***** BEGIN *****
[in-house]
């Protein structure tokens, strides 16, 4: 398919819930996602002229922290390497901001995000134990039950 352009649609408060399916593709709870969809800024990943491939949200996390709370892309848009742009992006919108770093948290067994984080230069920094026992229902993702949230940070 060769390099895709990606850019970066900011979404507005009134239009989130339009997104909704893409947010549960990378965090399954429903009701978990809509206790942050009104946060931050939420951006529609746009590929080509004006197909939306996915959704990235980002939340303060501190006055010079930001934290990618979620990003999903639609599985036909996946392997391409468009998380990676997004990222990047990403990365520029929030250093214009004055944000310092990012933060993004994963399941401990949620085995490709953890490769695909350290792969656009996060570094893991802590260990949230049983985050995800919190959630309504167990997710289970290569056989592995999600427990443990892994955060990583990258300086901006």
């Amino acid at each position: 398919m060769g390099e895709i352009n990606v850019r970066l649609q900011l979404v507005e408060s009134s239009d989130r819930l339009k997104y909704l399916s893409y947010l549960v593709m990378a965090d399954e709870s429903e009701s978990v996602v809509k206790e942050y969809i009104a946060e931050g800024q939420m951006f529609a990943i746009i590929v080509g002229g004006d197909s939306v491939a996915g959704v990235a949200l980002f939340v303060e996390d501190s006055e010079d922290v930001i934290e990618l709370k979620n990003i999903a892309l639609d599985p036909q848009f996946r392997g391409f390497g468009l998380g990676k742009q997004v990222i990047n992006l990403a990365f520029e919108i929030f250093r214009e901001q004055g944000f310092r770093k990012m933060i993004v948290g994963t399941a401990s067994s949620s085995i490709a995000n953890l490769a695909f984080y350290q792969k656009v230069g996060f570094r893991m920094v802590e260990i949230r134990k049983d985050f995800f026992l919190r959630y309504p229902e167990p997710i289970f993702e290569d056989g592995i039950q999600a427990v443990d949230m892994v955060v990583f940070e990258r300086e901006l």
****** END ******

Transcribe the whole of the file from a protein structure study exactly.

[in-house]
């Protein structure tokens, strides 16, 4: 398919819930996602002229922290390497901001995000134990039950 352009649609408060399916593709709870969809800024990943491939949200996390709370892309848009742009992006919108770093948290067994984080230069920094026992229902993702949230940070 060769390099895709990606850019970066900011979404507005009134239009989130339009997104909704893409947010549960990378965090399954429903009701978990809509206790942050009104946060931050939420951006529609746009590929080509004006197909939306996915959704990235980002939340303060501190006055010079930001934290990618979620990003999903639609599985036909996946392997391409468009998380990676997004990222990047990403990365520029929030250093214009004055944000310092990012933060993004994963399941401990949620085995490709953890490769695909350290792969656009996060570094893991802590260990949230049983985050995800919190959630309504167990997710289970290569056989592995999600427990443990892994955060990583990258300086901006």
């Amino acid at each position: 398919m060769g390099e895709i352009n990606v850019r970066l649609q900011l979404v507005e408060s009134s239009d989130r819930l339009k997104y909704l399916s893409y947010l549960v593709m990378a965090d399954e709870s429903e009701s978990v996602v809509k206790e942050y969809i009104a946060e931050g800024q939420m951006f529609a990943i746009i590929v080509g002229g004006d197909s939306v491939a996915g959704v990235a949200l980002f939340v303060e996390d501190s006055e010079d922290v930001i934290e990618l709370k979620n990003i999903a892309l639609d599985p036909q848009f996946r392997g391409f390497g468009l998380g990676k742009q997004v990222i990047n992006l990403a990365f520029e919108i929030f250093r214009e901001q004055g944000f310092r770093k990012m933060i993004v948290g994963t399941a401990s067994s949620s085995i490709a995000n953890l490769a695909f984080y350290q792969k656009v230069g996060f570094r893991m920094v802590e260990i949230r134990k049983d985050f995800f026992l919190r959630y309504p229902e167990p997710i289970f993702e290569d056989g592995i039950q999600a427990v443990d949230m892994v955060v990583f940070e990258r300086e901006l």